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In an opinion piece published in the December edition of the American Journal of Public Health, Dr. Steven Teustch, UCLA Fielding School of Public Health professor of health policy and management, and co-author Dr. Sanne Magnan, with HealthPartners Institute and the University of Minnesota School of Medicine, share their perspective on how to address the reality the United States pays more for medical care compared with other wealthy nations.
This much is well known: the United States pays too much for medical care compared with other wealthy nations, lacks universal coverage, and has poorer, inequitable health outcomes than other wealthy nations. The recent events of COVID-19 and the tragic, urgent calls for racial justice have vividly demonstrated the deficiencies resulting from health care inequities and the public health system’s years of neglect.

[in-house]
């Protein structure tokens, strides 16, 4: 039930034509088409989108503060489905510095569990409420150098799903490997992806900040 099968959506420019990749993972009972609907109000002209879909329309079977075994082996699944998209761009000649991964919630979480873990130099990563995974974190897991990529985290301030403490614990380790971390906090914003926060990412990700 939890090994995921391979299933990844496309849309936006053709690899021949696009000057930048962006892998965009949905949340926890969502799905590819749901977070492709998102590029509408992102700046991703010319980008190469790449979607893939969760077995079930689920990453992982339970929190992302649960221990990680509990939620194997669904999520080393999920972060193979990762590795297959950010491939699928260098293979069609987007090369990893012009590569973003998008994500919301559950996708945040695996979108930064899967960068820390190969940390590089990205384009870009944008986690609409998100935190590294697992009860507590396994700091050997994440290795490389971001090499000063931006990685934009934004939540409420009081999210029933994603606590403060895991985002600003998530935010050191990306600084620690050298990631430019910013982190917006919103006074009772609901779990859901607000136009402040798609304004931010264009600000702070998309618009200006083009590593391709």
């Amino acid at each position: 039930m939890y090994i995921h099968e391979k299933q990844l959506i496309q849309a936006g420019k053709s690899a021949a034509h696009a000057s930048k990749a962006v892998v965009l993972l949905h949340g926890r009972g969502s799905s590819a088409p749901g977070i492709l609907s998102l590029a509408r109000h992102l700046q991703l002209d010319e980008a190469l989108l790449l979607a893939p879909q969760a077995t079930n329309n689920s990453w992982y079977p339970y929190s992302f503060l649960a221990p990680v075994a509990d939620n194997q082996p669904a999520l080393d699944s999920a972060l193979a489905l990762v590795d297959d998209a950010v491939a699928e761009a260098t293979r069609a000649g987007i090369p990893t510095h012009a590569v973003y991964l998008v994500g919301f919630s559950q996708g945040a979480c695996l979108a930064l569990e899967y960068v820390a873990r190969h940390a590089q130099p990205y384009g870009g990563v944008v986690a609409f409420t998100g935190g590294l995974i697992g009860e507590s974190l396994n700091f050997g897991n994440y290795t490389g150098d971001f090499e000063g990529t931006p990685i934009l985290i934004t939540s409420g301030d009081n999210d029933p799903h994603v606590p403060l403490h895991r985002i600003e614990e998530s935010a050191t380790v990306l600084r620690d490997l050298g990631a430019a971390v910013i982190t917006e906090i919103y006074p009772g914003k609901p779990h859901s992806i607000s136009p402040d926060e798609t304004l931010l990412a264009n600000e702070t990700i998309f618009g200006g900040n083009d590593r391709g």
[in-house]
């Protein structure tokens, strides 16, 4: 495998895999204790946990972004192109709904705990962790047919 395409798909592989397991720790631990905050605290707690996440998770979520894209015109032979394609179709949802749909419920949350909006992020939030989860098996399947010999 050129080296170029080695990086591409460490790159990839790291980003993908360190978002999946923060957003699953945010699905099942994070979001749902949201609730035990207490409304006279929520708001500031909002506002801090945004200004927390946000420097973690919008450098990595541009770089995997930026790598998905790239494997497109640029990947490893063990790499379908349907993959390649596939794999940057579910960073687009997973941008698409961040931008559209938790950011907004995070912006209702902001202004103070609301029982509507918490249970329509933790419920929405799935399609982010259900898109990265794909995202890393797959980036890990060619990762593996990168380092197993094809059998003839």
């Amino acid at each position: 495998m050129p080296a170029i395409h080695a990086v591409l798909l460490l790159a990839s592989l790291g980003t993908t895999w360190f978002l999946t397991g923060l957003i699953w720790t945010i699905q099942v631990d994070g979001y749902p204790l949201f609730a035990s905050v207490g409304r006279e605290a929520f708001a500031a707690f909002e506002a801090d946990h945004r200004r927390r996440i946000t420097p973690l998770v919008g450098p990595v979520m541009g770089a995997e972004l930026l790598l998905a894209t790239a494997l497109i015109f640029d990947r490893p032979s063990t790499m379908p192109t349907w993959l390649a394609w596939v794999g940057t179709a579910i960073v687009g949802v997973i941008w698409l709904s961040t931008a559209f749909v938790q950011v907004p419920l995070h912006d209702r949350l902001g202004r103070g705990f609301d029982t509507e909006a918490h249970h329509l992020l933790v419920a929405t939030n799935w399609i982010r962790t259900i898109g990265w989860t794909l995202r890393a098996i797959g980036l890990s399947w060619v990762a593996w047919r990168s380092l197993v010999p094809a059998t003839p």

Now, when these problems are apparent to all, there is a unique opportunity to make equitable investments in affordable medical care and in the factors that make a population healthy. Key to doing this is informing stakeholders—including ourselves—of the consequences of our society’s false narrative that medical care is the predominant driver of health.
Rising medical care costs and decreasing life expectancy threaten the core mission of public health: “what we, as a society, do collectively to assure the conditions in which people can be healthy.” For every medical care dollar wasted, there is one less dollar for public health, including universal coverage and social and environmental determinants of health and well-being.